Strengths and limitations


  • It has the potential to make use of all available knowledge including knowledge that cannot be easily formalized otherwise.
  • It can easily include views of sceptics and reveals the level of expert disagreement on certain estimates.


  • The fraction of experts holding a given view is not proportional to the probability of that view being correct.
  • One may safely average estimates of model parameters, but if the expert's models were incommensurate, one may not average models (Keith, 1996).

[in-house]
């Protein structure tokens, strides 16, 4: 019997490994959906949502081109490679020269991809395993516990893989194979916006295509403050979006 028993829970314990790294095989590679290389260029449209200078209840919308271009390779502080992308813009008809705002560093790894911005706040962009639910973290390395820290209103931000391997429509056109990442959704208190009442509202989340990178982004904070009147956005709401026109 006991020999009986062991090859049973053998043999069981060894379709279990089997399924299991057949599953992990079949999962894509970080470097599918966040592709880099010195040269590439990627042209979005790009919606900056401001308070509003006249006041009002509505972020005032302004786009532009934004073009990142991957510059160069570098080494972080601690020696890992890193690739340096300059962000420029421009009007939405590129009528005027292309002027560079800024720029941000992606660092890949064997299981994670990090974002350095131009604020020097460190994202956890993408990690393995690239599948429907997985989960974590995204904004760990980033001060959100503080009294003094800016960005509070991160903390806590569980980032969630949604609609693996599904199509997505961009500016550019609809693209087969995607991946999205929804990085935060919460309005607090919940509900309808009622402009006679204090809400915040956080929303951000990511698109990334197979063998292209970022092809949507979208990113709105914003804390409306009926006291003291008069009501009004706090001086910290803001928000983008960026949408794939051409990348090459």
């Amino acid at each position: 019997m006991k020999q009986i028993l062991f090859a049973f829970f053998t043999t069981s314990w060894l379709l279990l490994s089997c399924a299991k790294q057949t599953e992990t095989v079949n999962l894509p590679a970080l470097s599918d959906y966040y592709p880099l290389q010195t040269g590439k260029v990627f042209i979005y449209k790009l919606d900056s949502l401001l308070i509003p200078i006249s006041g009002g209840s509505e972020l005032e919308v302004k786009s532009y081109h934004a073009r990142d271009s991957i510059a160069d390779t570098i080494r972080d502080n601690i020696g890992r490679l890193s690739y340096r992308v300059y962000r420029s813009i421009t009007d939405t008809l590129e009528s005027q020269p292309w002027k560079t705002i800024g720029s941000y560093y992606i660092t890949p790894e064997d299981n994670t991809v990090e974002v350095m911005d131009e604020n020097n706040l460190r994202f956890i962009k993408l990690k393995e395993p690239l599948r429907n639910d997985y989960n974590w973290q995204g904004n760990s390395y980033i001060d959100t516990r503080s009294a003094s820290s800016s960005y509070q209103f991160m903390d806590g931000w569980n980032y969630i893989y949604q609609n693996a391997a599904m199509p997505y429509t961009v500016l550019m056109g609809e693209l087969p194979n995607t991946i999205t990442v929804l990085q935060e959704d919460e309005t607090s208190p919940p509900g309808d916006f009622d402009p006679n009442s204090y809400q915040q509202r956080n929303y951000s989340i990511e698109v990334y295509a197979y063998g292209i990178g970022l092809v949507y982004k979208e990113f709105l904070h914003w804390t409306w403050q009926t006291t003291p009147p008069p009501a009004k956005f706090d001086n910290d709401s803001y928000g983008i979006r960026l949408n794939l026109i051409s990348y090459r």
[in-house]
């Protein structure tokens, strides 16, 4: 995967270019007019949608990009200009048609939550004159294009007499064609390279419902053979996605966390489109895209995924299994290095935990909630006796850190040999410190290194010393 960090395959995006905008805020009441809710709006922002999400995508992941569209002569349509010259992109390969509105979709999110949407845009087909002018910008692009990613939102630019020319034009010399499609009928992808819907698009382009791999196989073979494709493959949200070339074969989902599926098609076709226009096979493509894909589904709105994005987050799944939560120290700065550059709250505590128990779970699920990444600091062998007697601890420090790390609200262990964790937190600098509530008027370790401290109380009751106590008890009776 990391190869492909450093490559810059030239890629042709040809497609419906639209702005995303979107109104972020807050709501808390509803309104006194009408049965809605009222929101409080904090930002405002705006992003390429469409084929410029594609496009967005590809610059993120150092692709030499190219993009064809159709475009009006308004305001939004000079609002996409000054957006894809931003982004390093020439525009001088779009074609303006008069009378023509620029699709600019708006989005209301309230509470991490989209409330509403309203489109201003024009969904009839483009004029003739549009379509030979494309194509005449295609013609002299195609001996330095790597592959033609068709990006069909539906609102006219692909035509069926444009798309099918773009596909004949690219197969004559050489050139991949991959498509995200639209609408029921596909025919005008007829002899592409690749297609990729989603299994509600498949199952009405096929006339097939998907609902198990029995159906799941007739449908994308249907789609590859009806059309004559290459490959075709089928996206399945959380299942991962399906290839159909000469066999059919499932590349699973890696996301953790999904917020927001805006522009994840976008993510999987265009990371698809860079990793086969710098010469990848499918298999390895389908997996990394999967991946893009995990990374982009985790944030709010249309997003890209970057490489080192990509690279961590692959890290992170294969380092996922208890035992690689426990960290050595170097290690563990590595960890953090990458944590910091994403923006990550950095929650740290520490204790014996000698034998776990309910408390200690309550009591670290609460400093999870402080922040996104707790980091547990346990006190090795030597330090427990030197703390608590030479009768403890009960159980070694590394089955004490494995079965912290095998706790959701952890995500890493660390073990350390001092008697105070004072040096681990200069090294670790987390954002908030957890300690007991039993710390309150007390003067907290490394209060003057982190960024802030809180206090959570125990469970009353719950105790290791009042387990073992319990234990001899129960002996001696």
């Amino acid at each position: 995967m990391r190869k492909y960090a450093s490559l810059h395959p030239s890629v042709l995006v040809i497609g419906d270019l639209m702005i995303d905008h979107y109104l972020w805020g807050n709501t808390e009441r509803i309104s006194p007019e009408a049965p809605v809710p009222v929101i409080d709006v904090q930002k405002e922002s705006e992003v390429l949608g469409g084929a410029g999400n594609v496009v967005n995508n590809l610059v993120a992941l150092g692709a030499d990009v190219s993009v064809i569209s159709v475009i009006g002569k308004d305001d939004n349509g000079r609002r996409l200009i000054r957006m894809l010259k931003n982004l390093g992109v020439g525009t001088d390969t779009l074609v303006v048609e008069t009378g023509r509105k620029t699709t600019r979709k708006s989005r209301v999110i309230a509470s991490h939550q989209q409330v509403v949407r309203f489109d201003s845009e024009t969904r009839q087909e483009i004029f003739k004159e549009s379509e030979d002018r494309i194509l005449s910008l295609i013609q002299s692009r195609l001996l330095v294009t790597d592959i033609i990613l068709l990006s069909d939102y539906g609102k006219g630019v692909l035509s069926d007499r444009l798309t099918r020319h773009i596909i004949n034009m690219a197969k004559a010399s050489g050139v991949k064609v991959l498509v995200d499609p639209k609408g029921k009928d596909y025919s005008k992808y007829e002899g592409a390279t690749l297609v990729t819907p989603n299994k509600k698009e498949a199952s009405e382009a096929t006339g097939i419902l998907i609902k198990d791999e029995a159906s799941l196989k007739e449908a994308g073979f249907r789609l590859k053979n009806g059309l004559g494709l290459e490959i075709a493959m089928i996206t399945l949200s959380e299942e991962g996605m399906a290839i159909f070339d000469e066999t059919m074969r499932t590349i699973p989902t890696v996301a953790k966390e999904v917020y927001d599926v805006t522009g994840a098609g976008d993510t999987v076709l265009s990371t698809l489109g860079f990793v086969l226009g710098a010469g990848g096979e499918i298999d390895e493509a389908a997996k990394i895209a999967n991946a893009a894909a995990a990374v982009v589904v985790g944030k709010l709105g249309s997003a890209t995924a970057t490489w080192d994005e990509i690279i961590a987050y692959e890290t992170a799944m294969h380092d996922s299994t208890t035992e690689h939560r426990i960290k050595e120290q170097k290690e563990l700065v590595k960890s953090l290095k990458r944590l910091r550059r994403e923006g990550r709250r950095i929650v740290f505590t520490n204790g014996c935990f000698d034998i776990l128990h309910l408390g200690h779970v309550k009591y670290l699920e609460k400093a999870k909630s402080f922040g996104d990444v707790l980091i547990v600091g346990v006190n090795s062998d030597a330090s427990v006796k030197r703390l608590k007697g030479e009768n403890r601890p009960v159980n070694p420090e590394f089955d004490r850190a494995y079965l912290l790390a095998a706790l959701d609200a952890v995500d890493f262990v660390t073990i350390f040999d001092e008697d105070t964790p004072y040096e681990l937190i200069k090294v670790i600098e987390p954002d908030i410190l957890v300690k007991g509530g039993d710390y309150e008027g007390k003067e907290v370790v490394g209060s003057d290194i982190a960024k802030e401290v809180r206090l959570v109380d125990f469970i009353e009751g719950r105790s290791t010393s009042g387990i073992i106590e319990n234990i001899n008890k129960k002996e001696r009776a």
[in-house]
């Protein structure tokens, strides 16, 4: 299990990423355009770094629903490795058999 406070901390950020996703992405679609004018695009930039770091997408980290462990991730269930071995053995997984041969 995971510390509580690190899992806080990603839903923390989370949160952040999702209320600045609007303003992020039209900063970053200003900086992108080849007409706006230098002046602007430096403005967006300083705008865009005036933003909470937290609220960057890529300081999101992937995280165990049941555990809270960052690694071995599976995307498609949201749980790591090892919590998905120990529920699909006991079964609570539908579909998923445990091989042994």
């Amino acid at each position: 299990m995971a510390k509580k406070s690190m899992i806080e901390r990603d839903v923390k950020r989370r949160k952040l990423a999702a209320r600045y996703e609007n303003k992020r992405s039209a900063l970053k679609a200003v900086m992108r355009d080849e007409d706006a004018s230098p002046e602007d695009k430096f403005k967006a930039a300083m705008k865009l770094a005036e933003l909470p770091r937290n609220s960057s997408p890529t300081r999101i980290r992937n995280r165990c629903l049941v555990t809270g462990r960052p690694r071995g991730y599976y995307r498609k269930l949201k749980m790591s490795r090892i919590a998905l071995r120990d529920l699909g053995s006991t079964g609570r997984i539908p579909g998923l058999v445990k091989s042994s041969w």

• If differences in expert opinion are irresolvable, weighing and combining the individual estimates of distributions is only valid if weighted with competence of the experts regarding making the estimate. There is no good way to measure competence. In practice, the opinions are often weighted equally, although sometimes self-rating is used to obtain a weight-factor for the experts competence
  • The results are sensitive to the selection of the experts whose estimates are gathered.

Although subjective probability is an imperfect substitute for established knowledge and despite the problems of aggregation of expert judgement, if nothing better is available it is better to use subjective probability distributions than deterministic point-values so that one has at least a first approximation of the uncertainty.